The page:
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The popularity of arbitration in the Middle East continues to grow, and in January 2010 Bahrain’s BCDR-AAA became the latest in a number of arbitration centres to open in the region. The BCDR was created in accordance with Bahrain’s new Arbitration Law 1 , which also created what has been called the world’s first “Free Arbitration Zone”.
This article looks at the BCDR, and what the “Free Arbitration Zone” means in practice.
The BCDR is a partnership between the Bahrain Chamber for Dispute Resolution (BCDR) and the American Arbitration Association (AAA), a longstanding and highly respected international arbitration centre. The BCDR is located in Manama, the capital of Bahrain.
The BCDR is in many respects like any other arbitral institution. Its role is not to arbitrate disputes itself, but to provide the administrative and procedural support necessary to enable an independent Tribunal to hear and decide a particular matter. Parties can choose to use the BCDR either before or after a dispute has arisen, provided the agreement to do so is in writing.
The BCDR Rules closely follow those of the AAA. This means users of the BCDR will have the comfort of using a set of rules that have been tried and tested and are of the highest international standards.
With regards to fees, although the administrative fees of the BCDR are modest and fixed according to the amount in dispute, the fees of the arbitrators (which tend to be substantial) are not fixed. Instead, under Article 32 of the Rules, the arbitrators are to be paid a daily or hourly rate based on the size and complexity of the case, and such rate is to be agreed with the parties. If agreement cannot be reached, then the BCDR will determine the appropriate rate.
In comparison, many other arbitral institutions in the region (such as DIAC) fix the fees of the arbitrators depending on the amount in dispute. The BCDR approach is not however unique to the region, as the DIFC-LCIA also operates a system whereby arbitrators charge an hourly rate. The DIFC-LCIA specifies that the hourly rate is to be between AED 1,085 – AED 2,525, and although the BCDR gives no such indication, it is expected that its rates will be similar to those of the DIFC-LCIA.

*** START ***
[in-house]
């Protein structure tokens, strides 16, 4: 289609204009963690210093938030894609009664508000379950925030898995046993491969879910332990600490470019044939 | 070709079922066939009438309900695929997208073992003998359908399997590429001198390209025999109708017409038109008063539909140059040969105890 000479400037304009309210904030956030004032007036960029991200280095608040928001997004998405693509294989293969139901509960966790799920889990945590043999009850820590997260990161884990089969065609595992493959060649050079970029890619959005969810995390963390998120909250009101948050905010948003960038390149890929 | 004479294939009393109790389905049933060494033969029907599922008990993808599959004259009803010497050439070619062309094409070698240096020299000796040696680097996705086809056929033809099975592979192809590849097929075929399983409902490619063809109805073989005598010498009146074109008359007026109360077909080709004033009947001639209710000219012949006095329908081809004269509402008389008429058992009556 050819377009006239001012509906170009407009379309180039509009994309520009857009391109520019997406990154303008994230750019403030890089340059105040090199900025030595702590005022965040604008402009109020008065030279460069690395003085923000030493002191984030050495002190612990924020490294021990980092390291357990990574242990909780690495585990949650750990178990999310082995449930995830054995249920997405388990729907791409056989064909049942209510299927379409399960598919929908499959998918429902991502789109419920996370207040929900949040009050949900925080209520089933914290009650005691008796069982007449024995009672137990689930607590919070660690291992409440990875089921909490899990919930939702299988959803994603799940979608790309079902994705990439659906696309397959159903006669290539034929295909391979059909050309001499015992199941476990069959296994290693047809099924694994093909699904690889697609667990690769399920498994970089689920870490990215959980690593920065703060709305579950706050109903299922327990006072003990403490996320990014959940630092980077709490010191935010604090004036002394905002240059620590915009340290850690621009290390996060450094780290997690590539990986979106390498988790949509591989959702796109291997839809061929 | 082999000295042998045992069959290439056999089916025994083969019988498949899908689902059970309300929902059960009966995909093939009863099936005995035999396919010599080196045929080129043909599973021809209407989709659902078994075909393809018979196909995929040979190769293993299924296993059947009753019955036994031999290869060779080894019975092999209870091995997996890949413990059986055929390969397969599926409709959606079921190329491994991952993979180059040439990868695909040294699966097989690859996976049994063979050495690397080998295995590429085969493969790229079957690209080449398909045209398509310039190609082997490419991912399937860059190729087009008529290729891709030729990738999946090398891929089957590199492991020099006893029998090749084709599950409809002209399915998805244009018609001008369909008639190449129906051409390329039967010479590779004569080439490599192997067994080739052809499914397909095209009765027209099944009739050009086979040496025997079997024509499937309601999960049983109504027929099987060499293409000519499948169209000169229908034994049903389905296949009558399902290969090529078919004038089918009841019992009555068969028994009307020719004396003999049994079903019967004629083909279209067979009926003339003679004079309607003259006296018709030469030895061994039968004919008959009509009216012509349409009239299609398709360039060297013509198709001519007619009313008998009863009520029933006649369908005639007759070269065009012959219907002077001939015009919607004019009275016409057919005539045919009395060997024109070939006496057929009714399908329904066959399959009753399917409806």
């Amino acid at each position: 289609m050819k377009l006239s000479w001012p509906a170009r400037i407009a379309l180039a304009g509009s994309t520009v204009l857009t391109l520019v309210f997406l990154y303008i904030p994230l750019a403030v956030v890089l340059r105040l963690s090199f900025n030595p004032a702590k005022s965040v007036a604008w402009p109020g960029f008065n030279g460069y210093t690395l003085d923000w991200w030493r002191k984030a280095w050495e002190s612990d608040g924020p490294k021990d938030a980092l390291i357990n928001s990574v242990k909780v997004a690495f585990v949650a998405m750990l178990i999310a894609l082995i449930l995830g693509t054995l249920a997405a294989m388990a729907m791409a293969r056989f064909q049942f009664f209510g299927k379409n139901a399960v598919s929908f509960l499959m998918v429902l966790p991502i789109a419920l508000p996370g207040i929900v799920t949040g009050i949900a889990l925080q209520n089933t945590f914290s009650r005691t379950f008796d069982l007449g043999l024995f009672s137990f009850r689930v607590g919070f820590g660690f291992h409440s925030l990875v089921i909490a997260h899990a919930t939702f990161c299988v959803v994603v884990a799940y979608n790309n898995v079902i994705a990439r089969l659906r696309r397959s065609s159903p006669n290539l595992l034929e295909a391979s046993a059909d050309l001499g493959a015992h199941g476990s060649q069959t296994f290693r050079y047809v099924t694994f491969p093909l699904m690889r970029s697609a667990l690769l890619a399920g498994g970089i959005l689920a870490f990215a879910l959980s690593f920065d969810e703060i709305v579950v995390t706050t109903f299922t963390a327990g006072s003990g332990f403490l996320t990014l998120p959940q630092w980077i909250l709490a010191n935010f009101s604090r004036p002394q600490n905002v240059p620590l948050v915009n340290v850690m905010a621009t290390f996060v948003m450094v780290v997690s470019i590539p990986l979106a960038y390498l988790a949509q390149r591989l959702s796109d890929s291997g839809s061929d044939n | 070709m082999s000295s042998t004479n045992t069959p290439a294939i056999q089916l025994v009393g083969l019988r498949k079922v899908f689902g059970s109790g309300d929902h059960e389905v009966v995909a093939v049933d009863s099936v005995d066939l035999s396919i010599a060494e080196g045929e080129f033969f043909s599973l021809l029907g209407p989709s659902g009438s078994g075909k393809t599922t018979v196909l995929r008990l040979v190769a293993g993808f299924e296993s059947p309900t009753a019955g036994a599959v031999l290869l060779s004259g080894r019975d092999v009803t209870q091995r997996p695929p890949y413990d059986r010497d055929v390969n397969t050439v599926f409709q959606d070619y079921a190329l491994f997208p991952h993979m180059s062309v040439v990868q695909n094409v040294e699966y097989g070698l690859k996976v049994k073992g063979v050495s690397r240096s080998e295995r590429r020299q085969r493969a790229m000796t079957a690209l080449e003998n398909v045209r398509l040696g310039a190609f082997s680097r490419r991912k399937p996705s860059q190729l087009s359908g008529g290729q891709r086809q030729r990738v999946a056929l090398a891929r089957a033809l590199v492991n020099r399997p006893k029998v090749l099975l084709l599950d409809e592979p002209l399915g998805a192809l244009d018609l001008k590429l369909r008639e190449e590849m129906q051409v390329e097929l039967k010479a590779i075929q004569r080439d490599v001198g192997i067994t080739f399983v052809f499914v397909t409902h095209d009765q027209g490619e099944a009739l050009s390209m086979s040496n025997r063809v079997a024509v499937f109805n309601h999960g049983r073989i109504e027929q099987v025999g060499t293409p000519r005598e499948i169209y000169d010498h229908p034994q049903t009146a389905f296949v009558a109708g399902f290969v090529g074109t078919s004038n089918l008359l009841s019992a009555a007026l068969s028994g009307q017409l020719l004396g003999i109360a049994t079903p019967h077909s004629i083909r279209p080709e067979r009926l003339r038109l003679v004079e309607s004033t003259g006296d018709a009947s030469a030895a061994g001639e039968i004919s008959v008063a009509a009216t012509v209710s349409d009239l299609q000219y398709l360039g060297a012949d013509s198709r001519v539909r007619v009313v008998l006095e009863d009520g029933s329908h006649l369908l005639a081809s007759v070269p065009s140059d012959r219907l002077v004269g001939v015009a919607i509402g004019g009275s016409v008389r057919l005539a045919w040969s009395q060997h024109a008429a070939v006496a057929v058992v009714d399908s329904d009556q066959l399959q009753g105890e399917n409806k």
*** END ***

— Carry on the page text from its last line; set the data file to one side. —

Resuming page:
The Free Arbitration Zone
In order to understand what the Free Arbitration Zone is, it is first necessary to understand how arbitral awards are enforced internationally.
Once an arbitral award has been rendered by a Tribunal, the parties are contractually obliged to comply with that award. There will however be occasions where the losing party does not wish to comply, and the winning party must seek to enforce the award in the country where the losing party has assets.
In order to facilitate this enforcement process, a number of states have signed up to the 1958 New York Convention, under which contracting states agree to recognise arbitral awards made in other states, and may only refuse to do so if the losing party shows that one of the following procedural irregularities has occurred:
The Free Arbitration Zone is relevant to this last ground. Under Article 25 of Bahrain’s new arbitration law, parties to an award that has been issued in Bahrain are not entitled to challenge the award in the Bahraini courts, provided the award is being enforced outside of Bahrain and the parties have agreed in writing that:
– A law other than Bahraini law applies to the dispute.
– The parties will not challenge the award before the courts of
– Any challenge against the award will be before a competent authority in another state.
Bahrain can therefore be said to be a “Free Arbitration Zone” in that its courts will not interfere or set aside an arbitral award made in Bahrain, provided the above conditions have been satisfied. This is a unique approach and one that firmly establishes Bahrain as one of the most arbitration-friendly countries in the region.
However the benefits of the Free Arbitration Zone must not be overstated. Under the New York Convention the fact that an Award has been set aside in the country in which it has been made is only one of a number of factors that may enable a signatory state to refuse to enforce the award. The new law therefore only removes the possibility of a potential ground for non-enforcement from occurring. The Free Arbitration Zone does not guarantee that awards issued in Bahrain will be enforceable oversees (nothing can guarantee this), it only guarantees that the Bahraini Courts will not interfere or set the award aside.
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